Jews For Racial & Economic Justice (JFREJ)

Jews For Racial & Economic Justice (JFREJ)


Jews For Racial & Economic Justice (JFREJ) was founded in 1990 to “fill the need for progressive Jewish leadership in confronting the growing racial and ethnic tension and economic disparity within New York City.” Lamenting that Israel had long been “a strong supporter of South Africa’s white supremacist, Apartheid regime,” the nascent JFREJ aimed “to push back squarely against this impulse in the Jewish establishment — to demonstrate that it was possible for Jews to stand firmly against racism, and in solidarity with those opposing it.” Partnering with “ally organizations led by low-income people, immigrants and people of color,” JFREJ today uses community organizing, “political education,” and arts and cultural programming to “expose injustice and win policy changes” at the local and city-wide level. Its ultimate objective is to facilitate “systemic change” rooted in “the idea of radical diasporism.”

According to, JFREJ administers three major ongoing initiatives. Its Immigrant Justice/Racial Justice Campaign was launched in October 2002 “to stem the tide of racism and anti-immigrant fervor sweeping the city (and country) in the wake of September 11th.” The Justice for Domestic Workers Program was launched in 2003 to advocate on behalf of black and Latina nannies, housekeepers, and caregivers throughout the city. And the Housing Justice Program seeks to harness the power of local organizing and citywide coalitions to “stop the loss of hundreds of thousands of affordable housing units from rent-regulated to market-prices.” Moreover, it demands that “the creation of more affordable housing” be part of any new development projects that are approved in the New York area.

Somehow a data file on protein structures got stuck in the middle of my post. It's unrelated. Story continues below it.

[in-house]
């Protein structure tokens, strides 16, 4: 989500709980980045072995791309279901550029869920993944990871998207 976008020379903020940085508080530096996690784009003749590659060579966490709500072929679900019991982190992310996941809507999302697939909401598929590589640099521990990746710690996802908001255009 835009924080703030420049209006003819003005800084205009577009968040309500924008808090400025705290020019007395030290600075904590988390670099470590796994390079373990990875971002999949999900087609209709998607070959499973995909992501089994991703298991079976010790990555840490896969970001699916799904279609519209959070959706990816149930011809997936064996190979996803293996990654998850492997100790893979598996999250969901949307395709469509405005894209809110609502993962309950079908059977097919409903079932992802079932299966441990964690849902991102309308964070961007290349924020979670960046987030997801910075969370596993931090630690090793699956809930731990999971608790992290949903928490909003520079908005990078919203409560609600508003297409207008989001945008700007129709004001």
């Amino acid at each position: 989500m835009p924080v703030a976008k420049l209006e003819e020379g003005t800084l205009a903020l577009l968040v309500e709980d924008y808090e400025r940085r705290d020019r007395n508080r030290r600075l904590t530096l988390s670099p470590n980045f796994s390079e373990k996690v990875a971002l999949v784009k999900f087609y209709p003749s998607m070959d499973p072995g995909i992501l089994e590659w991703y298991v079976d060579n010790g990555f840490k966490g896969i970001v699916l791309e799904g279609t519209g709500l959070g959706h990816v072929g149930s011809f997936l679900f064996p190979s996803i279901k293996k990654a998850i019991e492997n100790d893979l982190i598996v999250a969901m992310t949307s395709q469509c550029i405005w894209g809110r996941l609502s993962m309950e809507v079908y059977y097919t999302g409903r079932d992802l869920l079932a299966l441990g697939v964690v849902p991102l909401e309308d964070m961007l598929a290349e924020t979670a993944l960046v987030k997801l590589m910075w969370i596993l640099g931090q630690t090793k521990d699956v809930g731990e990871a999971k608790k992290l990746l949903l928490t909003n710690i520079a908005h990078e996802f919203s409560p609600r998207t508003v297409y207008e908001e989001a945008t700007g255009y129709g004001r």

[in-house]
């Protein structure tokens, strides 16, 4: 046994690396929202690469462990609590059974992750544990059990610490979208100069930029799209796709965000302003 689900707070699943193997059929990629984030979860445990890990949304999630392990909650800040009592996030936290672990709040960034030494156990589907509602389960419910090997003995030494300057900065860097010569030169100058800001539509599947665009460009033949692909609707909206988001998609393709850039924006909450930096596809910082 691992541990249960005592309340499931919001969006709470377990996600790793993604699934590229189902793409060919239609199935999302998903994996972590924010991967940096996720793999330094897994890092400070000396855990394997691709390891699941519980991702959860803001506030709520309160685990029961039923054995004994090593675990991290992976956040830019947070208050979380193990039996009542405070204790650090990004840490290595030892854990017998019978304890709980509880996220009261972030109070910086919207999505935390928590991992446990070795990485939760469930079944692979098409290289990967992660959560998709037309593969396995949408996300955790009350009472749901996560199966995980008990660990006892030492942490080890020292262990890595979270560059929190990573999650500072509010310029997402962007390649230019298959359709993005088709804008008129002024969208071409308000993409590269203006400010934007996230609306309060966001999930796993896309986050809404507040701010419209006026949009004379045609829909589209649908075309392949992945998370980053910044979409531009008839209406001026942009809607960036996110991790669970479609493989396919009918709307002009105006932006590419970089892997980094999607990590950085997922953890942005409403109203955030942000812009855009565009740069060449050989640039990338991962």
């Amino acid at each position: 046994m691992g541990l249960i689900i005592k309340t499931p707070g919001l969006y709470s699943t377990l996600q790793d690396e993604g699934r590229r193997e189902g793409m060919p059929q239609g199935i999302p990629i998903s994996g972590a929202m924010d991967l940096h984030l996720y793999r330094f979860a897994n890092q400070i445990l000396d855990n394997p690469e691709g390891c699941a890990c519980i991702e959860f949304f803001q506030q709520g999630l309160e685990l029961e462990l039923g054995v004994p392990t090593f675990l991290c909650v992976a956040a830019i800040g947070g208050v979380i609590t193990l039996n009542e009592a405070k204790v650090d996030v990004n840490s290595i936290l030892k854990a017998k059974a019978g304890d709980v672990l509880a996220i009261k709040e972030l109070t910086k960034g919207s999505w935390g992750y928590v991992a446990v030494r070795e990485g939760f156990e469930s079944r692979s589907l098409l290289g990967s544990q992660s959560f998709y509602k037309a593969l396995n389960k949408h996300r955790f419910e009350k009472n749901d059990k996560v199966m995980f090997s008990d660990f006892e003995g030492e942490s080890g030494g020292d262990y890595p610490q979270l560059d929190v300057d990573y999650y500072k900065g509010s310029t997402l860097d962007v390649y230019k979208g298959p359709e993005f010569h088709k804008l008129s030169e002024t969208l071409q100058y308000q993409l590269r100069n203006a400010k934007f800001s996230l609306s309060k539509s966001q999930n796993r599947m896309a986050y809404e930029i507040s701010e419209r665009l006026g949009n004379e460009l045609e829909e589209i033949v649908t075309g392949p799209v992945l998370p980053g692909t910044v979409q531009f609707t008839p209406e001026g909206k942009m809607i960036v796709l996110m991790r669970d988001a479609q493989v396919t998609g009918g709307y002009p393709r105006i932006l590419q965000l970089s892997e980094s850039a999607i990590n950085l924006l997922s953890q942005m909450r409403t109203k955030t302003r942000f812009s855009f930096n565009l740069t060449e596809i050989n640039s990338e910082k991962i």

Committed to “ending” what it views as the ubiquitous scourge of “anti-Black racism,” JFREJ held a “Jews4BlackLives Month of Action” in August 2016. That same month, the organization announced that it was “thrilled, moved, inspired, and challenged” by the newly released “Vision for Black Lives” platform drafted by the Black Lives Matter-affiliated Movement For Black Lives. Moreover, JFREJ’s Jews of Color Caucus held a public demonstration/vigil in support of Black Lives Matter. The participants at this gathering demanded: (a) “an end to police violence against People of Color,” and (b) the New York City Council’s passage of the “Right To Know Act.” This legislation would require police officers, in every encounter with a civilian, to identify themselves, explain the reason for the official interaction, and explicitly convey the person’s right to refuse a search.

In a July 8, 2015 interview with, JFREJ executive director Marjorie Dove Kent stated that white Jews, like all other whites, are the beneficiaries of “race privilege in the United States.” Effective “anti-racist work,” added Kent, must include “deconstructing racialization and whiteness in ourselves and our community, and fighting against white supremacy in our organization, our movement, and our city.”

A noteworthy former member of JFREJ is Democratic Socialists of America activist Julia Salazar.

Additional Resources:

Further Reading: Jews for Racial & Economic Justice” (; “Jews4BlackLives: Call to Action,” (by JFREJ, 8-9-16); “An Interview with Marjorie Dove Kent of JFREJ” (by, 7-8-15).

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